How the School Choice Guidebook Can Help Media Professionals

Each year we release the School Choice Guidebook, the definitive and comprehensive book that details and ranks the private school choice programs across the country. In past years, we have not ranked special education programs due to the complex nature of that task. However, always wanting to push our own boundaries, this year’s School Choice Guidebook does just that.

A brief bit of history: Since 2005, the American Federation for Children Growth Fund (our 501c3 entity), has released a comprehensive guide to the nation’s private school choice programs titled “The School Choice Yearbook.” Starting in 2016, we also published a document which ranked private school choice programs titled “The Report Card”. Last year’s School Choice Guidebook combined those documents for the first time.

How is this helpful for the media and for those engaging in the mass media ecosystem?

Well, as I read through hundreds of pages per day from newspapers, websites, blogs, newsletters, emails, and social media posts, it’s become clear that many seemingly smart and hardworking individuals in the sphere get basic facts wrong.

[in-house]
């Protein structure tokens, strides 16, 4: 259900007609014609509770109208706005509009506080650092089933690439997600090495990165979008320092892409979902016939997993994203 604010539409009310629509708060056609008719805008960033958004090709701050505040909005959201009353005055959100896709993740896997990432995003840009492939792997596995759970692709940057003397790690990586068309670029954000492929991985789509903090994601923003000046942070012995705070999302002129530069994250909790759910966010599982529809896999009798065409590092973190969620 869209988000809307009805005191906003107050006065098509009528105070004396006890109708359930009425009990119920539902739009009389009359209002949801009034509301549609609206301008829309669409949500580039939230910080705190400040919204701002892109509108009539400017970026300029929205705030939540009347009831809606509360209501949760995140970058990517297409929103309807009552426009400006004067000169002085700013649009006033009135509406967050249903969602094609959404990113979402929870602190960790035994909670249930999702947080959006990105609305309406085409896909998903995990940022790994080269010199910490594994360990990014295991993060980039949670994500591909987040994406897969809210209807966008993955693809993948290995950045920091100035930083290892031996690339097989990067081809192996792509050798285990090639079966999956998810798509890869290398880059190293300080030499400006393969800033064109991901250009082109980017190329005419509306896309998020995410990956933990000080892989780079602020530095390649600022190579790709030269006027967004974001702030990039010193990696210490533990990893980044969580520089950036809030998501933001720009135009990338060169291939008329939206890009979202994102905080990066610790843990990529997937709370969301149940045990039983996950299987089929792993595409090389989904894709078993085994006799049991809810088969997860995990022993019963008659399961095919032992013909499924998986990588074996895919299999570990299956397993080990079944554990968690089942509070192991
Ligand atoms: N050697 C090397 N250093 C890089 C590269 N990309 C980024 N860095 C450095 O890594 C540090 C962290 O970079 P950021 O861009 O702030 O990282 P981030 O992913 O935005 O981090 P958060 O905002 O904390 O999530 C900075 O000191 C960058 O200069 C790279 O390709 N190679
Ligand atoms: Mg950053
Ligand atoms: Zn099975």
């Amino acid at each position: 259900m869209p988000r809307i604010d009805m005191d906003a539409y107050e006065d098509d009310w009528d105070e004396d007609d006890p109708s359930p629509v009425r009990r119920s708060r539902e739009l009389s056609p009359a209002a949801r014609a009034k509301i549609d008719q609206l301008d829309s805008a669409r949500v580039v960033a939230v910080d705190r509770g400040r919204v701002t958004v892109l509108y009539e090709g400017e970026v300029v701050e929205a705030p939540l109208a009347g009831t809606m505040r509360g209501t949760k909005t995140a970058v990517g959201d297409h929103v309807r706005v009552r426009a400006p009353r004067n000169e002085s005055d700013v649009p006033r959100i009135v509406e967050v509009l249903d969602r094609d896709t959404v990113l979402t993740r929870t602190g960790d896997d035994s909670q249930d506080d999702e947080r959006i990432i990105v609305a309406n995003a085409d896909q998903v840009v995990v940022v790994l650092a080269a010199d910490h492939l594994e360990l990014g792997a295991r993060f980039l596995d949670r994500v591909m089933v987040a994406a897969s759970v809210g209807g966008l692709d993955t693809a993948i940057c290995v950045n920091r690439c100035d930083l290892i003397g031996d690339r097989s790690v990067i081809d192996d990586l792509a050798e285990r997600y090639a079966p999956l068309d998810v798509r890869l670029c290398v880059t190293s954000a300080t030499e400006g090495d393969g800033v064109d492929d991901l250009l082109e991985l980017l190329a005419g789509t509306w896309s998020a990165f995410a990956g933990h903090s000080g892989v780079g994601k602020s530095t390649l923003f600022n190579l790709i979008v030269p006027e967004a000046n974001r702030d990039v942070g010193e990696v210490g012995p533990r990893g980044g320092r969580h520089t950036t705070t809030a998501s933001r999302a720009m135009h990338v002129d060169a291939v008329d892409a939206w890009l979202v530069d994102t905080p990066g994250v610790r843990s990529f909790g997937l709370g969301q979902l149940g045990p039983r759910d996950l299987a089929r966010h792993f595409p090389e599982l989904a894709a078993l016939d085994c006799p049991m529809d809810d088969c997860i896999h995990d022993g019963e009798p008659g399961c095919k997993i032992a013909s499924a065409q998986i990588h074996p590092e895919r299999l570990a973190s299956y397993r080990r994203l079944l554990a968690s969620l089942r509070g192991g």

I certainly don’t know all of the intricate details of automotive vehicles, but I can tell you that a car is not a motorcycle, and that a minivan is not a helicopter. That absurd example of imprecision is oftentimes the level of precision used by some journalists when talking about educational choice policies. Coupled with a broad, consistent, and high-volume misinformation campaign from the teachers’ unions and others in the control tower of our education system, it’s a potent brew for widespread misunderstanding of critical education reform policies that are saving our children and students every day.

Hopefully, the School Choice Guidebook can give objective data points for the media to rely upon as they report stories on K-12 school choice. Hopefully, those engaging on social media will cite the statistics and facts whenever there are misleading tropes or outright lies about educational choice policies. By no means do I expect this to be the case in every circumstance, but at least you’ll know that there is a source you can trust with accurate and up-to-date information on virtually anything you’d like to know about private school choice programs: The School Choice Guidebook.